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Buseck Center for Meteorite Studies

FAQ – meteorite facts

Where can I find maps of strewn fields so that I can search for meteorites?
An Internet search can locate private vendors that offer strewn field maps. The academic literature (e.g., journals), accessed through your local college or university library, can also provide information on strewn fields in articles written about particular meteorite falls or finds. We do not guarantee the authenticity of information on third-party websites.
What are tektites? What is moldavite?
Tektites are glassy objects formed when a large impactor strikes Earth and ejects molten terrestrial material that eventually falls back to Earth. Moldavite is a type of greenish, glassy tektite from the Czech Republic.
Can I collect meteorites at Meteor Crater?
No. Refer to for information.
Have any meteorites been found in ______? 
Where can I find information on the _______ meteorite? 
What elements are found in meteorites?
The same elements that we find on Earth are found in meteorites. No new element has ever been identified in a meteorite. Meteorites do contain unique minerals that are not common on Earth because the Solar System conditions under which meteorites formed were very different from the conditions (e.g., pressure, temperature, oxidation state) that exist on Earth today. For detailed information on meteorite chemical composition, click here.
How do we know meteorites come from space?
Meteorites that come from the asteroid belt are about the same age as the solar system, approximately 4.5 billion years old. No Earth rocks are this old, because they have all been ground up and reformed repeatedly by erosion and the Earth's tectonic plate system.
How do we know that certain meteorites come from Mars and the Moon? 
Meteorites from Mars and the Moon are distinguished from Earth rocks and other meteorites by their chemical and mineral compositions and their age. In addition, lunar meteorites are distinguished by their resemblance to the lunar rocks collected by the Apollo astronauts, while the gasses trapped in shock glass within martian meteorites have been matched to measurements of the martian atmosphere taken by the NASA Viking mission in 1976.
How much are meteorites worth? Does the Center buy meteorites? Where can I sell my meteorite?
We do not buy uncertified meteorites from the general public or offer appraisals.
I really want a piece of a meteorite in the Center's collection; can I buy it from the Center?
No, we never sell meteorites from the collection.
What's the difference between a meteor, meteoroid, meteorite, asteroid, planetoid, planet, comet, etc.?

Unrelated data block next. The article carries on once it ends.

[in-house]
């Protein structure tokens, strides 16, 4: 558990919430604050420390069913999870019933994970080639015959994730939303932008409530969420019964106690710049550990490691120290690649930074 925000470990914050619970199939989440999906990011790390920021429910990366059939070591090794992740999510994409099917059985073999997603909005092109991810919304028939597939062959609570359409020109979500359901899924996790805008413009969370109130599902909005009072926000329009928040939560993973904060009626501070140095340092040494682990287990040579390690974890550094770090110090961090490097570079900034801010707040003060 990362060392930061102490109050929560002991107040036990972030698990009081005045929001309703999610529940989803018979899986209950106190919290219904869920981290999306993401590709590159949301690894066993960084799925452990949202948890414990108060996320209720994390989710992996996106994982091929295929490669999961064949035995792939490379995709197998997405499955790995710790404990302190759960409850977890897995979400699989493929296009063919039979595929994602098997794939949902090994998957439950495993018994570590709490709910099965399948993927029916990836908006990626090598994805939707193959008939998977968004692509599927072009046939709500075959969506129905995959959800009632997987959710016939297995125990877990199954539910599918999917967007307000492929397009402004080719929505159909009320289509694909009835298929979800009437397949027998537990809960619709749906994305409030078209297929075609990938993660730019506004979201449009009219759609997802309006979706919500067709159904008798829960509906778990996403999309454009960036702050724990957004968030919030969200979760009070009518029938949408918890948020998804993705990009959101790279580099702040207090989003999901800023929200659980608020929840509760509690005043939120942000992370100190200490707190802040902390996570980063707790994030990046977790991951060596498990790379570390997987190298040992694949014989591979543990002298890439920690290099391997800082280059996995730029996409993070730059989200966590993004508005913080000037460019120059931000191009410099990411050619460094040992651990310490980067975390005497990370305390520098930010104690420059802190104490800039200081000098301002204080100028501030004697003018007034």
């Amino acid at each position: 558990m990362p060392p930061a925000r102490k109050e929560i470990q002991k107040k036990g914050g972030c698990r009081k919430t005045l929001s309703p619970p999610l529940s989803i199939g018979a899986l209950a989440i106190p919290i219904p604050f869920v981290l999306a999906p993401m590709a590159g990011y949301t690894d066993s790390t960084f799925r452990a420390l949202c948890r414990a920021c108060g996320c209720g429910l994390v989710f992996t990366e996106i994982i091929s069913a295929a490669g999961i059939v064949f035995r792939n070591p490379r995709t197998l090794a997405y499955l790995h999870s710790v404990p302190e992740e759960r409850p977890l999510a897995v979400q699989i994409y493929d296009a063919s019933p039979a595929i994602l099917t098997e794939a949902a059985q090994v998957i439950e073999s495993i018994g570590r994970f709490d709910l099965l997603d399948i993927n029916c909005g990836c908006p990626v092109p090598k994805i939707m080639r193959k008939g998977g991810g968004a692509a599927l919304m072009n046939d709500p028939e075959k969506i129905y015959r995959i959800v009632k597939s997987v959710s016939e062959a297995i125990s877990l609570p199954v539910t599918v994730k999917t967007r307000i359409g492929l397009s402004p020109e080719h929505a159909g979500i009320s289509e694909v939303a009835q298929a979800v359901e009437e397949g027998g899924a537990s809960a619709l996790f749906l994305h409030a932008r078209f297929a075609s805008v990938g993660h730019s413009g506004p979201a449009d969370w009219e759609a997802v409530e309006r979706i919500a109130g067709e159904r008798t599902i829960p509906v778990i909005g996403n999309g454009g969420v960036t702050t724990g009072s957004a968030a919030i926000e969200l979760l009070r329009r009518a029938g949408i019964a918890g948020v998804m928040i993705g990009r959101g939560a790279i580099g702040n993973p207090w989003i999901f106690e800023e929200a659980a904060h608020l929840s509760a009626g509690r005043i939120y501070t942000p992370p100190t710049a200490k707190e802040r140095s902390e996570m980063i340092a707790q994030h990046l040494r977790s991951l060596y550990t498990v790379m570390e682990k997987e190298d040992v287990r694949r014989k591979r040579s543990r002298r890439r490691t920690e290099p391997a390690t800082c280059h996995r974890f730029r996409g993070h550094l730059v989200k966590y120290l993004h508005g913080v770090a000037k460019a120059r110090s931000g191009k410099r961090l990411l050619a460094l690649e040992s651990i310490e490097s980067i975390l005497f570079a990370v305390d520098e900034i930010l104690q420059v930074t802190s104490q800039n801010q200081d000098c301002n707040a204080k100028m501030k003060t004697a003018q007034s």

A wide variety of terms is used to describe planetary bodies in the Solar System. Definitions for some of the most common are as follows:
A large rocky, metallic and/or gaseous body in orbit around a central star.
A rocky and/or metallic body or collection of bodies in orbit around the Sun that formed early in Solar System history and has changed little since that time. Can also be identified as a planetoid or minor planet.
A natural, solid object, up to 1 m (39 3/8") in size, moving in interplanetary space, not limited to asteroids or objects derived from a larger celestial body.*
A trail of light produced by a meteoroid as it passes through an atmosphere.
A meteoroid that was naturally transported from the celestial body on which it formed to a region beyond that body's gravitational field, and that later collided with the surface of a celestial body larger than itself, such as Earth.*
An ice- and- rock-bearing body that travels in a highly elliptical orbit around the Sun. Gas and dust released from the comet as it nears the Sun gives a comet its characteristic tail.
Are there non-magnetic meteorites?
Yes, however, they are extremely rare, and are not metallic. Please refer to the achondrites section for more details.
How old are meteorites?
Meteorites range in age. The oldest particles in a meteorite, calcium-aluminum-rich inclusions from carbonaceous chondrites, have been dated at 4.56 billion years old. Meteorites that originate from asteroids are all ~4.5 billion years old. Meteorites that originate from the Moon range in age from 4.5 to 2.9 billion years old. Meteorites that originate from Mars range in age from 4.5 billion years old to 200 million years old.
Where and when do meteorites usually hit/occur?
Meteorites can and do hit the Earth anywhere and anytime. Click here for more information.
How do we know whether a meteorite is a new, distinct meteorite or part of an older find?
Detailed microscopic, chemical and mineralogical analyses are required to uniquely identify and classify a meteorite.  Such analyses can distinguish between two  meteorites that fell in a single area at different times, or can link two specimens of a single meteorite event that were found in separate locations or at separate times.
I just saw a fireball; whom should I inform?
The American Meteor Society maintains a database of fireball sightings.